The Seduction of a Sunset
I saw an extraordinary sunset my first Saturday back in Colorado. I was sitting at a long table with 40 other Americans on a farm for a delightful farm-to-table dinner, and I wasn’t freaking out. I was rather at peace. Maybe it was the jet-lag or maybe the wine or maybe, just maybe, I was at peace. Regardless, I showed no signs of culture shock.
What makes this extraordinary for me is that the previous Saturday I was in a Palestinian refugee camp in Jordan. It was my last day in the camp before I traveled. I said many goodbyes that day; I was exhausted from the heat, sleep-deprived, and emotionally strung-out from all the above. The bus ride back to Amman was over two hours in 100-degree heat. I remember enjoying the scenery of my last bus ride from the camp to Amman -- parts of that drive are stunning. But I was also overheated, tired, and pretty much DONE with Jordanian public transportation. Once we got off the bus, I looked down at my dress that was stained with my sweat, not just along my stomach but in patches up and down my dress. A young American volunteer with me said, “Gross, Suzann!” Gross indeed. We headed directly to consume a fruit cocktail in order to lift our spirits and cool down our bodies.
Two very different Saturdays. Can you see how it might do my head in? I really enjoyed that farm dinner, maybe because it was a foodie-farm-to-table delight. But more so, I enjoyed the conversations I had with complete strangers. It was peaceful and quiet on the farm, free of the Amman noise. People had come to relax and eat a fabulous meal. There was no talk of politics. No one was irritated. I sat with lawyers and doctors and should have been completely out of my element. But, surprisingly, I wasn’t. They were interesting people; some I connected to over our travels, some on our home of Colorado. Some took interest in my work with Palestinian refugees. I recounted the story above about my last bus ride and ended with, “Look at me now, dinning with you fine people.”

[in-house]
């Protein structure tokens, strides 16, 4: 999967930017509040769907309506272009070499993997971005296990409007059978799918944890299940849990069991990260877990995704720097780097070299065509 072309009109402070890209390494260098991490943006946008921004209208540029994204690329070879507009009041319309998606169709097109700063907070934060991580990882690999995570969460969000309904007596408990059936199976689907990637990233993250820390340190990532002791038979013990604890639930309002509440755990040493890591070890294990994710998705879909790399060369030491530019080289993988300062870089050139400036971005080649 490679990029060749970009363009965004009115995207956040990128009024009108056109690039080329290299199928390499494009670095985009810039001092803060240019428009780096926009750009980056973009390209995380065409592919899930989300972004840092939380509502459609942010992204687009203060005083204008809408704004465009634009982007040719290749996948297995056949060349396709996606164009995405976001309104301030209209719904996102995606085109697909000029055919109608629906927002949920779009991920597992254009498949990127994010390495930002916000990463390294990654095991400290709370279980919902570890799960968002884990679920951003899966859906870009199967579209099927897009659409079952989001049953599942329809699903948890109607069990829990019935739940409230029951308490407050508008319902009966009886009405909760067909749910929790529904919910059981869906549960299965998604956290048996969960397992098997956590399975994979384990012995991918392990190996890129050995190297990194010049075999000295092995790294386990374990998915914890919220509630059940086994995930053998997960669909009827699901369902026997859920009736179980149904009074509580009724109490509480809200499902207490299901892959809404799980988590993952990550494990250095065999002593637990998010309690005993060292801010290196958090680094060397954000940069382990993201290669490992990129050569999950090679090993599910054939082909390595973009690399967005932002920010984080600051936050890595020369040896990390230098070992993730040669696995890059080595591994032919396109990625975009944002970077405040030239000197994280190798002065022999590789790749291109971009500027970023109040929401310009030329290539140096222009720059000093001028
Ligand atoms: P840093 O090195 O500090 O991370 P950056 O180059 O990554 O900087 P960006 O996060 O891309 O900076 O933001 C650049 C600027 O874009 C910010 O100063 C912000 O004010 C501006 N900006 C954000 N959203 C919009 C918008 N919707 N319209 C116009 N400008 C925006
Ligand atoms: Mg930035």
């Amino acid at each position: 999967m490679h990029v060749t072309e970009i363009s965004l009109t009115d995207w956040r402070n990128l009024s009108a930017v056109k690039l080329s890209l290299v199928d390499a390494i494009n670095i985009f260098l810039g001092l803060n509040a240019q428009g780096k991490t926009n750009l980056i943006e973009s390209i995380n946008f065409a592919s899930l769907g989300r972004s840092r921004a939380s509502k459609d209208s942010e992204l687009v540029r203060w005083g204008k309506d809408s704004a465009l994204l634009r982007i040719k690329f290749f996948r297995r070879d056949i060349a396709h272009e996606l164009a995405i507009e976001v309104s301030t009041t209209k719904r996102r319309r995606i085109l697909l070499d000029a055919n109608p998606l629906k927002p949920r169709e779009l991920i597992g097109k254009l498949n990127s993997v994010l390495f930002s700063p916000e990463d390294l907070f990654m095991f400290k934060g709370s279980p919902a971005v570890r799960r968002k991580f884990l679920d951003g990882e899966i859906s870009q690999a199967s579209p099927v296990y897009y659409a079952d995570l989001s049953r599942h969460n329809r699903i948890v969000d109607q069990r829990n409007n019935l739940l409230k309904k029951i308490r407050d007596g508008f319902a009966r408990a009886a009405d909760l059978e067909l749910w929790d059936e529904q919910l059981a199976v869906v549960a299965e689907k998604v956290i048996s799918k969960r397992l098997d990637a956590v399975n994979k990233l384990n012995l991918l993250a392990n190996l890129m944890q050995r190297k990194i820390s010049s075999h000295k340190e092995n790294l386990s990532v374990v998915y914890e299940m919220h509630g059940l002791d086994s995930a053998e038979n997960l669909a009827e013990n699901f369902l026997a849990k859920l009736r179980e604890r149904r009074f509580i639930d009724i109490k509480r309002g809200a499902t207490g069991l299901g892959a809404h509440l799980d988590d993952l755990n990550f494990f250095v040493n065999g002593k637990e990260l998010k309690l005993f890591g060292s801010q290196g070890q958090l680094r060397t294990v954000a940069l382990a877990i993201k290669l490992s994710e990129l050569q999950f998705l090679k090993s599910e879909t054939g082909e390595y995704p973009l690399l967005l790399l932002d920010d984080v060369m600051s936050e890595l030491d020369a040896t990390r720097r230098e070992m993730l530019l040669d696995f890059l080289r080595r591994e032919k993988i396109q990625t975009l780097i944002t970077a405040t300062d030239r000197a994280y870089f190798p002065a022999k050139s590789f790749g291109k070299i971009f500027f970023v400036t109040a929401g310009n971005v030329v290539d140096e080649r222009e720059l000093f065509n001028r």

The only constants of those two Saturdays was the heat (over 100 in Jordan & 95 in Colorado), the trickle of sweat down my back, people surrounding me, and a sunset. Colorado has beautiful sunsets. I almost forgot how beautiful Colorado is since I had been gone for months. Part of it is because Jordan has spectacular sunsets. I have seen some beauties over the Dead Sea, Petra, Wadi Rum (think Lawrence of Arabia desert), and even over a refugee camp. Lebanon also has stunning sunsets over the Mediterranean Sea. They all have captivated me. Each place has a hold on my heart.
But, it is more than a sunset.
I’ve seen the same sun rise in the Middle East. I have seen the same sun set in the Middle East. The same sun I see in American-- we are all under the same sun. We all are neighbors, all bearing the image of God. We all experience life—joy, pain, love, heartbreak, suffering. The contexts might be vastly different, but our humanity is the same. It’s up to me to recognize that in the person in front of me. Regardless if it’s an American or Palestinian or even a German. This is what I was thinking about as I was eating a fabulous meal, sweating, and watching the sun go down over Colorado—our commonality.
While the cultures of the Middle East and America might be different, we are very much the same. We all love to share a meal together. We all love our children. We all want the best for our families. We all want freedom. We all want opportunities. We all love. We all want life in its fullest. Again, this looks different according to culture.
In the Middle East, many families eat meals on a blanket or tablecloth on the floor. You use bread instead of silverware. There are no individual plates; you all eat out of the same plates and bowls of food, using the delicious pita bread to scoop out your morsels. It’s very communal and seems more intimate to me. I love to eat like this. I also love to sit at a table with silverware and an individual plate because I am in fact, an American.